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Social Media Revolutionizes Campus Rec Marketing

Paul Steinbach Headshot

As the literature on the bulletin board went unnoticed, Chris Butler could see the writing on the wall.

Beginning with his arrival in the Georgia Southern University Campus Recreation & Intramurals department in 2008, Butler observed students walking through campus with their cell phones front and center and their ear buds plugged in. Now the department's assistant director of marketing and communications, Butler knew then the days of reaching students solely with printed fliers, posters and brochures were numbered.

"I would sit in our student center and watch students walk by bulletin boards and not even glance at them," he says. "It was not something that was going to get their attention. They were in different worlds."

So, too, are campus-marketing professionals these days.

A dozen years ago, AB published an article about campus recreation marketing, and nowhere in those 2,800 words did the phrase "social media" appear. In 2002, it was all fliers, posters and brochures — and facility banners and sidewalk signage and student newspaper ads. Facebook, Twitter, Instagram and the like did not yet exist.

Since then, social media platforms have proliferated at such a pace that — even though his department actively uses only a handful of them currently — Butler has "name-squatted" on close to 20. "We're monitoring some of these emerging networks like Pheed and Tumblr just to see what's going to happen with them, what our next big wave will be," he says. "We register the GSU Campus Rec brand everywhere we go, and if we ever need it one day, we'll certainly have it."


Few rec professionals have as solid a grasp of what's happening in social media as Butler, who has spoken on the topic repeatedly to National Intramural-Recreational Sports Association audiences since 2010. His presentation that year was titled "Putting the Social in Social Media: Utilizing Social Media to Reach Target Audiences." He admits to learning much in the short time since then, but the underlying theme — engagement — remains true today. "We want to seem human," Butler says of GSU's 30-member CRI staff. "We don't want to sound like this huge department. Our Twitter account feels like an account that everyone can relate to. If someone writes a message to us, it won't go unanswered."

Butler's staff strives to keep overt marketing of CRI offerings to a minimum on its social media outlets of choice — Facebook, Twitter, Instagram, Google+ and YouTube. "We make sure that our social is not all advertisements," Butler says. "We certainly don't want it to be known as something that's not really valuable to our students, where it's just a PR tool."

A two-to-one ratio of "interesting messages" to marketing messages is the goal, according to Butler. On Feb. 14, for example, a department tweet — "No Valentine this year? Don't worry, those candy 'conversation hearts' have a shelf life of five years" — offered a friendly reminder to maintain healthy peace of mind while avoiding unhealthy preservative-laden candy.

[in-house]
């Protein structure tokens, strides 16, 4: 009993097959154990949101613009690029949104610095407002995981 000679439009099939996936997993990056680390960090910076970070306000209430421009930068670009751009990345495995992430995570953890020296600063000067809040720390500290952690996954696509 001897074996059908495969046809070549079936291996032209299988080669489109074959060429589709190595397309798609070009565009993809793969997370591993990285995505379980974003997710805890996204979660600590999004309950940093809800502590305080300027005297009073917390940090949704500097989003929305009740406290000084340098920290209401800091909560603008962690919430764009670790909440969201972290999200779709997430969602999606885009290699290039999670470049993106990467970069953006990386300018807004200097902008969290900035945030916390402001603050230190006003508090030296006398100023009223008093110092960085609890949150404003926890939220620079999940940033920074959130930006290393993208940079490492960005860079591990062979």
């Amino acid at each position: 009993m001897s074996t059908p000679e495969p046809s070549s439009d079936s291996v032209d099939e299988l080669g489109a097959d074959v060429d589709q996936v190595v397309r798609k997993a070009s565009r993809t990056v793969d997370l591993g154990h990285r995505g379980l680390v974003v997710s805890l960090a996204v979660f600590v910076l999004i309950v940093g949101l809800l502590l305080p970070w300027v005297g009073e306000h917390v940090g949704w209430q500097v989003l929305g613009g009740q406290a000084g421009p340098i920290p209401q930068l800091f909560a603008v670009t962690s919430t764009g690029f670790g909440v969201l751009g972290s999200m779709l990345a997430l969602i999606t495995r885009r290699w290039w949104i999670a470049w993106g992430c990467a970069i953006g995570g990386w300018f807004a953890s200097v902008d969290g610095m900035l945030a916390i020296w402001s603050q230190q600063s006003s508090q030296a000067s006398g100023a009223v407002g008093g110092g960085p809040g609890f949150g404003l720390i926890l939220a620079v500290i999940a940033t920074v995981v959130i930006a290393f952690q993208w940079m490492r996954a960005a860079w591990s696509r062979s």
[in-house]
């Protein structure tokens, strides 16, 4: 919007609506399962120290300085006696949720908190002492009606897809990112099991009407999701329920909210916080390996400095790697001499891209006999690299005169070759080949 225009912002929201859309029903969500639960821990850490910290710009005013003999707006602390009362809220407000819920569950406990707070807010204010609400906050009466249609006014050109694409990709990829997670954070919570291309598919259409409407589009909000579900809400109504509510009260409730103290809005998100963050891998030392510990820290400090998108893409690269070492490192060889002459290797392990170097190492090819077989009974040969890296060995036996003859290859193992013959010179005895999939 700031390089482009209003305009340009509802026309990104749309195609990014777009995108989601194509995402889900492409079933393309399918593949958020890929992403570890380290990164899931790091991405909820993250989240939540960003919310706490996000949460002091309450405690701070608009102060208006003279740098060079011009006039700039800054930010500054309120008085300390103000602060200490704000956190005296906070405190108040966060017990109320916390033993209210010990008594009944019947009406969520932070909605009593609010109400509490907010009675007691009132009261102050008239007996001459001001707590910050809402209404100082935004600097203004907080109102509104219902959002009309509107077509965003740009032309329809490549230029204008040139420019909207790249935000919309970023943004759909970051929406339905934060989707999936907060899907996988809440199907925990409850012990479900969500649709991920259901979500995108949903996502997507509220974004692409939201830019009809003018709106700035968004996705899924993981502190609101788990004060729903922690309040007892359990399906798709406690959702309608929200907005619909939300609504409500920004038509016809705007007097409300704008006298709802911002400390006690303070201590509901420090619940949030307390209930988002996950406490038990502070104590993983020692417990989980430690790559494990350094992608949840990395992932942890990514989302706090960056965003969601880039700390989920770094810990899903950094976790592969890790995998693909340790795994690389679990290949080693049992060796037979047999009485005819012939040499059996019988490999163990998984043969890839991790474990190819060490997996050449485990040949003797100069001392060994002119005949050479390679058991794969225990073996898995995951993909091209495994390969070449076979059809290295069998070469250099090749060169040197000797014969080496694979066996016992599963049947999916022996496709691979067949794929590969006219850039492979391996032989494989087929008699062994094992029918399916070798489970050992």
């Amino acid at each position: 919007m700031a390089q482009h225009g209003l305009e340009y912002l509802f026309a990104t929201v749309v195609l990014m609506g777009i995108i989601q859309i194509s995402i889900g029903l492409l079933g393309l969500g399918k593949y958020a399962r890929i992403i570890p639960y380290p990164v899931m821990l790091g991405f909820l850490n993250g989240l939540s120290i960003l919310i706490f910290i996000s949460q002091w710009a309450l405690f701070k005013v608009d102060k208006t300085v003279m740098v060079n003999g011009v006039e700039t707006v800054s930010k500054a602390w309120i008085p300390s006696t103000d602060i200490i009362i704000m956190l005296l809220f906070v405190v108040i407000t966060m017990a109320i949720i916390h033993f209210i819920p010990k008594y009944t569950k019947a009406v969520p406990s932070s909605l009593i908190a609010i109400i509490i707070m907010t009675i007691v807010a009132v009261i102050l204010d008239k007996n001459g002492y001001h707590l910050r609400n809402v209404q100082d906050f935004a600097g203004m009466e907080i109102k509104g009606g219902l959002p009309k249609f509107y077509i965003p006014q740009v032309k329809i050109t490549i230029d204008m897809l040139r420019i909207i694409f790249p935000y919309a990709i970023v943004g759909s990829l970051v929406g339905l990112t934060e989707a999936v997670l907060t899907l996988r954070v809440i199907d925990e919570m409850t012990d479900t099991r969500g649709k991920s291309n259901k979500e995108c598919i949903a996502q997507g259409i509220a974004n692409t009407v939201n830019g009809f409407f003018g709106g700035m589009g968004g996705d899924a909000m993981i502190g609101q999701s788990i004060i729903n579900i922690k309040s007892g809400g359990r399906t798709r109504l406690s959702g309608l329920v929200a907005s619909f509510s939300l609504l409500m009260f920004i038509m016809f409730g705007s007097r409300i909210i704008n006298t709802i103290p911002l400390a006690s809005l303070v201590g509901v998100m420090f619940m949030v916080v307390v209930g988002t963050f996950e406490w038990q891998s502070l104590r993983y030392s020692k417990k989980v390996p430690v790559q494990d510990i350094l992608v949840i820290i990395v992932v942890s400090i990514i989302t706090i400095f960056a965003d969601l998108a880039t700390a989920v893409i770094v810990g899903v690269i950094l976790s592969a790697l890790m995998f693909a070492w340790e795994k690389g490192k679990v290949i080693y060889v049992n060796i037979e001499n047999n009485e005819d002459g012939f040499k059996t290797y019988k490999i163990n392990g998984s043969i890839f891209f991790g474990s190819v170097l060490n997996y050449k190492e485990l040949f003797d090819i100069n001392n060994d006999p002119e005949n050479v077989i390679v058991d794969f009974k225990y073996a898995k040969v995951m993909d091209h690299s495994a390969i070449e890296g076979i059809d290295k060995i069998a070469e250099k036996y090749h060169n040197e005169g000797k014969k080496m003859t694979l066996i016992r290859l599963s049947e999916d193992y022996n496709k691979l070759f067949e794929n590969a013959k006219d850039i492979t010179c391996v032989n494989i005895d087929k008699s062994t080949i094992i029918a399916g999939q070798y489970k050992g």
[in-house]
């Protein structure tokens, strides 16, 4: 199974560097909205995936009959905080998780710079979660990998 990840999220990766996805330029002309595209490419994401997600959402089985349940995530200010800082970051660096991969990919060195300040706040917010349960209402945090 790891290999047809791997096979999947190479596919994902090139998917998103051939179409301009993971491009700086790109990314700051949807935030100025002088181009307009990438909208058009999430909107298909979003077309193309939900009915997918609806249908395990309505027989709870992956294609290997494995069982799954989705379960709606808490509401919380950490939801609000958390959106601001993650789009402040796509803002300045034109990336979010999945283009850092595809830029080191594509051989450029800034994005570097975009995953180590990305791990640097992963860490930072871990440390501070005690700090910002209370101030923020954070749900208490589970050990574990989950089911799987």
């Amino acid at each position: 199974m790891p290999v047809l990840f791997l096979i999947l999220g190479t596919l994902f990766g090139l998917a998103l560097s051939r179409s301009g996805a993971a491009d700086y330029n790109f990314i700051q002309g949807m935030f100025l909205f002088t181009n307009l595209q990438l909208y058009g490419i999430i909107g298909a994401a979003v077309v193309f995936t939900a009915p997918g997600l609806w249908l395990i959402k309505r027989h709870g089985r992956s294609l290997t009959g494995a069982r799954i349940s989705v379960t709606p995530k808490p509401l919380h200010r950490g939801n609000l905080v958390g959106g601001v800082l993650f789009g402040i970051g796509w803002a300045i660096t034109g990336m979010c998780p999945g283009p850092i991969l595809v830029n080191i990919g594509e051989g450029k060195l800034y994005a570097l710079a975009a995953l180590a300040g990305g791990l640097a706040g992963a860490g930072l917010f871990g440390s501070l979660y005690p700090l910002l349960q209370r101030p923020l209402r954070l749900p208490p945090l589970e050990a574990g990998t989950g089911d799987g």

Campus rec marketers agree that social media is most effective as a two-way exchange. Programs such as TweetDeck allow departments to track when they or their programs and facilities are mentioned in student postings. "The only way for social media to work is if you're responding to people all the time," says Kristen Pengelly, assistant director of marketing for DePaul University Campus Recreation, which calls the Ray Meyer Fitness and Recreation Center home. "Someone's like, 'I'm so sore after a great workout at the Ray,' and I might ask, 'Oh, what did you do? Did you take a class?' And the next thing you know we have a follower, and we've got someone who's excited."

"We find that our Twitter account has been more valuable than we had ever imagined it to be," says Diane Dahlmann, who in 16 years as recreation director at the University of Missouri has built the MizzouRec brand primarily through printed materials, including MizzouRec NATION, a magazine published three times annually. What the magazine doesn't allow for is instant feedback.


SMART TALK DePaul Rec’s clever spin on an inoperable revolving door resonated with Instagram followers.SMART TALK DePaul Rec’s clever spin on an inoperable revolving door resonated with Instagram followers.

As MizzouRec facilities were shut down two full weeks over the 2013-14 holiday break for a refresh — including the refinishing of every square foot of wood flooring — MizzouRec's 2,750 Twitter followers at the time were regularly updated. "The staff was so excited about the changes, and that enthusiasm was translated into the way we were giving hints about what we were up to and using little shadow shots to say, 'Here's a peek at what we're working on for you,' " Dahlmann says. "And so the dialog back and forth via our Twitter account was really charming — 'I miss my rec. It's the one thing I miss. Break is so long.' We've never had that before, and so to invoke those kinds of emotional responses that help people feel connected to spaces and to functions, I find that to be a little bit of a miracle. We're thrilled with that."